Taking Stock: Estimating Vulnerability Rediscovery

22 Pages Posted: 7 Mar 2017 Last revised: 31 May 2017

Trey Herr

Harvard Kennedy School (HKS), Belfer Center for Science and International Affairs (BCSIA)

Bruce Schneier

Harvard University - Berkman Klein Center for Internet & Society; Harvard University - Harvard Kennedy School (HKS)

Christopher Morris

Harvard University - Harvard School of Engineering and Applied Sciences

Date Written: March 7, 2017

Abstract

How often do multiple, independent, parties discover the same vulnerability? There are ample models of vulnerability discovery, but little academic work on this issue of rediscovery. The immature state of this research and subsequent debate is a problem for the policy community, where the government’s decision to disclose a given vulnerability hinges in part on that vulnerability’s likelihood of being discovered and used maliciously by another party. Research into the behavior of malicious software markets and the efficacy of bug bounty programs would similarly benefit from an accurate baseline estimate for how often vulnerabilities are discovered by multiple independent parties.

This paper presents a new dataset of more than 4,300 vulnerabilities, and estimates vulnerability rediscovery across different vendors and software types. It concludes that rediscovery happens far more often than previously estimated. For our dataset, 15% to 20% of vulnerabilities are discovered independently at least twice within a year. For just the Android sample, 13.9% of vulnerabilities are rediscovered within 60 days, rising to 19% within 90 days, and above 21% within 120 days. Chrome sees a 12.87% rediscovery within 60 days; and the aggregate rate for our entire dataset generally rises over the eight-year span, topping out at 19.6% in 2016. We believe that the actual rate is even higher for certain types of software.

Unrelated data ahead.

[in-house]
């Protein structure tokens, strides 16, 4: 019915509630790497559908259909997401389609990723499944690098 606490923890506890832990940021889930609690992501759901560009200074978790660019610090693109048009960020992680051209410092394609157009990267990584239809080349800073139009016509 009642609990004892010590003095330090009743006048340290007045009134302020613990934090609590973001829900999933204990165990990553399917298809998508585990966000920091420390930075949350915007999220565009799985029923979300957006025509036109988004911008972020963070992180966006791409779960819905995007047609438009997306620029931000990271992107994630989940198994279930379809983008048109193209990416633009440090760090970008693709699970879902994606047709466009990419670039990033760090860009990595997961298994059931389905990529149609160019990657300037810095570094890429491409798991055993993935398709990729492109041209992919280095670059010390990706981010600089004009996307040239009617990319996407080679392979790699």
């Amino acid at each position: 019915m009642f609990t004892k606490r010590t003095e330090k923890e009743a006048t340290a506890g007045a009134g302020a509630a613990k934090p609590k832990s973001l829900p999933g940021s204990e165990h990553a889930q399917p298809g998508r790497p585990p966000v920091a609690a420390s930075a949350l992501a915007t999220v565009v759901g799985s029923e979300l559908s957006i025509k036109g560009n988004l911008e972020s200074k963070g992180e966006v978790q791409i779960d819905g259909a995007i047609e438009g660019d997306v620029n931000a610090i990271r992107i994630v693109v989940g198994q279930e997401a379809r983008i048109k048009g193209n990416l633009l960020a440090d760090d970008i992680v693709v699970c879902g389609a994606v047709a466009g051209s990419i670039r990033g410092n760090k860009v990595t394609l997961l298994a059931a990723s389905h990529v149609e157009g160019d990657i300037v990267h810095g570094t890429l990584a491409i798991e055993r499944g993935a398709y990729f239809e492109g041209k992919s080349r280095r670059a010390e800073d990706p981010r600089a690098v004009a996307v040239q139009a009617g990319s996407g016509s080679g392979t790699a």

When combined with an estimate of the total count of vulnerabilities in use by the NSA, these rates suggest that rediscovery of vulnerabilities kept secret by the U.S. government may be the source of one-third or more of all zero-day vulnerabilities discovered annually. These results suggest that the information security community needs to consider the impact of rediscovery on the efficacy of bug bounty programs, and policymakers should make greater efforts to rigorously evaluate the costs of, and requirements for, non-disclosure of software vulnerabilities.

Keywords: software vulnerability, vulnerability rediscovery, information security economics

Suggested Citation

Herr, Trey and Schneier, Bruce and Morris, Christopher, Taking Stock: Estimating Vulnerability Rediscovery (March 7, 2017). Available at SSRN: https://ssrn.com/abstract=2928758 or http://dx.doi.org/10.2139/ssrn.2928758

Trey Herr (Contact Author)

Harvard Kennedy School (HKS), Belfer Center for Science and International Affairs (BCSIA) ( email )

79 JFK Street
Cambridge, MA 02138
United States

Bruce Schneier

Harvard University - Berkman Klein Center for Internet & Society ( email )

Harvard Law School
Cambridge, MA 02138
United States

Harvard University - Harvard Kennedy School (HKS) ( email )

79 John F. Kennedy Street
Cambridge, MA 02138
United States

Christopher Morris

Harvard University - Harvard School of Engineering and Applied Sciences ( email )

29 Oxford Street
Cambridge, MA 02138
United States

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